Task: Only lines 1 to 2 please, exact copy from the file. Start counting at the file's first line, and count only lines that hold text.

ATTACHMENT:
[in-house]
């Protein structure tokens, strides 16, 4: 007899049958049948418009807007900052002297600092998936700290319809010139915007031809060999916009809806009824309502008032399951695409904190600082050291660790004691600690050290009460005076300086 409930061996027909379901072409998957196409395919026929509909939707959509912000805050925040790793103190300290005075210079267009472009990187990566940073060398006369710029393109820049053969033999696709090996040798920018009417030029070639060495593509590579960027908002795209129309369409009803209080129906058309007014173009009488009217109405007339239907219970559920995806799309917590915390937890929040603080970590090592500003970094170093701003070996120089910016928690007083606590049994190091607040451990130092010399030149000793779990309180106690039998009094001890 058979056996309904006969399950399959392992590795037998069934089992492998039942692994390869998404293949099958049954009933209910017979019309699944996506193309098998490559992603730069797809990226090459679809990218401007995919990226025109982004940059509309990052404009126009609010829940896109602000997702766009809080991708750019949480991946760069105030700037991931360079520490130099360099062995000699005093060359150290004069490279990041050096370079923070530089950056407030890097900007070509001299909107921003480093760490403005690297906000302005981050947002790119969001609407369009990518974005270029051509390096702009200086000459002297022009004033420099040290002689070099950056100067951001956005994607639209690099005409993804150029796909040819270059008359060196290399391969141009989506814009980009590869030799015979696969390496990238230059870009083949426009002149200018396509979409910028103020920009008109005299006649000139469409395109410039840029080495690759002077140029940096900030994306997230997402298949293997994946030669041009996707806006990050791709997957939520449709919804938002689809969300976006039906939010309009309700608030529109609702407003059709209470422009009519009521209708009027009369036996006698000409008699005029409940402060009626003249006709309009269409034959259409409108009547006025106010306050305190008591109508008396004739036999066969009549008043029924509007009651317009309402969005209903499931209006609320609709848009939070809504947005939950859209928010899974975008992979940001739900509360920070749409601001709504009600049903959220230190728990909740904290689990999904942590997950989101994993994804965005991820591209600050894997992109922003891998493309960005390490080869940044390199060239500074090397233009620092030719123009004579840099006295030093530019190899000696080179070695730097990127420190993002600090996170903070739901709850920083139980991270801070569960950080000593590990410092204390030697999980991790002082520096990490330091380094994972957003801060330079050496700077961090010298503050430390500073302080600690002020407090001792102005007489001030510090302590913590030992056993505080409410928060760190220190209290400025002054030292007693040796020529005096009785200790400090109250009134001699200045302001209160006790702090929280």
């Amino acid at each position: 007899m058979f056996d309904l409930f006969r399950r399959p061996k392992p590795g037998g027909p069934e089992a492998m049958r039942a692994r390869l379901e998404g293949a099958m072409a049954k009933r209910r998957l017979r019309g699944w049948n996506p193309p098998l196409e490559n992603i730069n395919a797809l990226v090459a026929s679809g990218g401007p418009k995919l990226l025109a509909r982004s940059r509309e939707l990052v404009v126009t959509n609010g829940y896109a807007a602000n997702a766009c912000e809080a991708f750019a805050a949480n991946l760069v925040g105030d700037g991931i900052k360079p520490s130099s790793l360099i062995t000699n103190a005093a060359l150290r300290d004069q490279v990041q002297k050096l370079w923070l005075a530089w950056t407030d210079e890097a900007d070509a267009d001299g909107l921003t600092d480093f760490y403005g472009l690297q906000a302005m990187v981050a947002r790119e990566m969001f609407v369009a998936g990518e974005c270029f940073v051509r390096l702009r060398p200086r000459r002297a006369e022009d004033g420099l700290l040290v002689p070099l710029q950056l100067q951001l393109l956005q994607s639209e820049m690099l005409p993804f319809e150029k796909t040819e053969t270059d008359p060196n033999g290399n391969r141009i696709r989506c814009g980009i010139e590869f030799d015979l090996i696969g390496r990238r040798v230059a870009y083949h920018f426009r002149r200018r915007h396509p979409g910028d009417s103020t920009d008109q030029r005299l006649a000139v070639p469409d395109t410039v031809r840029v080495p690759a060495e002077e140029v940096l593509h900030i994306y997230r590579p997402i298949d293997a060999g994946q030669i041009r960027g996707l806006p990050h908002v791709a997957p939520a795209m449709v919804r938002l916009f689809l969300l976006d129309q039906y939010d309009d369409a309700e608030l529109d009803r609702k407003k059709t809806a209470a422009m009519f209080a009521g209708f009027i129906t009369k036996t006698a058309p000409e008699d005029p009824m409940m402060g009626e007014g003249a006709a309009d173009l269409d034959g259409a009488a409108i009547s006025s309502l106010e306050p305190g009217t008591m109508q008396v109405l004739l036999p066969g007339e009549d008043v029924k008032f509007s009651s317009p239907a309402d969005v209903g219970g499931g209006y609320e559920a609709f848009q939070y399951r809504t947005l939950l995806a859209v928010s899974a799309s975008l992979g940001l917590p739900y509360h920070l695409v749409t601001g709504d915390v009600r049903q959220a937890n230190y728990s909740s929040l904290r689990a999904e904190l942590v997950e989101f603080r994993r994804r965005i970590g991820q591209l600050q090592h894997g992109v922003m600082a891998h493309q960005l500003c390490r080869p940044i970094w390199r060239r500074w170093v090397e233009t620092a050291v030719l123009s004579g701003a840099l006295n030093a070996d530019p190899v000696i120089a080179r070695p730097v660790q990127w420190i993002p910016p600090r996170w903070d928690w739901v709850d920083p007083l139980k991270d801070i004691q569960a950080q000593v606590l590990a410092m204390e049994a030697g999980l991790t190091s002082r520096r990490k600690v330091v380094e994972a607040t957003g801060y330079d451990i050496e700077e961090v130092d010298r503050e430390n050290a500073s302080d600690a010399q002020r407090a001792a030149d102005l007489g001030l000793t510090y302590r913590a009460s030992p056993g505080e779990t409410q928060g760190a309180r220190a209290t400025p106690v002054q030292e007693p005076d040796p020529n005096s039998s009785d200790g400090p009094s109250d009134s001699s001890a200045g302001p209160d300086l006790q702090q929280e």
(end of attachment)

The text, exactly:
[in-house]
């Protein structure tokens, strides 16, 4: 007899049958049948418009807007900052002297600092998936700290319809010139915007031809060999916009809806009824309502008032399951695409904190600082050291660790004691600690050290009460005076300086 409930061996027909379901072409998957196409395919026929509909939707959509912000805050925040790793103190300290005075210079267009472009990187990566940073060398006369710029393109820049053969033999696709090996040798920018009417030029070639060495593509590579960027908002795209129309369409009803209080129906058309007014173009009488009217109405007339239907219970559920995806799309917590915390937890929040603080970590090592500003970094170093701003070996120089910016928690007083606590049994190091607040451990130092010399030149000793779990309180106690039998009094001890 058979056996309904006969399950399959392992590795037998069934089992492998039942692994390869998404293949099958049954009933209910017979019309699944996506193309098998490559992603730069797809990226090459679809990218401007995919990226025109982004940059509309990052404009126009609010829940896109602000997702766009809080991708750019949480991946760069105030700037991931360079520490130099360099062995000699005093060359150290004069490279990041050096370079923070530089950056407030890097900007070509001299909107921003480093760490403005690297906000302005981050947002790119969001609407369009990518974005270029051509390096702009200086000459002297022009004033420099040290002689070099950056100067951001956005994607639209690099005409993804150029796909040819270059008359060196290399391969141009989506814009980009590869030799015979696969390496990238230059870009083949426009002149200018396509979409910028103020920009008109005299006649000139469409395109410039840029080495690759002077140029940096900030994306997230997402298949293997994946030669041009996707806006990050791709997957939520449709919804938002689809969300976006039906939010309009309700608030529109609702407003059709209470422009009519009521209708009027009369036996006698000409008699005029409940402060009626003249006709309009269409034959259409409108009547006025106010306050305190008591109508008396004739036999066969009549008043029924509007009651317009309402969005209903499931209006609320609709848009939070809504947005939950859209928010899974975008992979940001739900509360920070749409601001709504009600049903959220230190728990909740904290689990999904942590997950989101994993994804965005991820591209600050894997992109922003891998493309960005390490080869940044390199060239500074090397233009620092030719123009004579840099006295030093530019190899000696080179070695730097990127420190993002600090996170903070739901709850920083139980991270801070569960950080000593590990410092204390030697999980991790002082520096990490330091380094994972957003801060330079050496700077961090010298503050430390500073302080600690002020407090001792102005007489001030510090302590913590030992056993505080409410928060760190220190209290400025002054030292007693040796020529005096009785200790400090109250009134001699200045302001209160006790702090929280």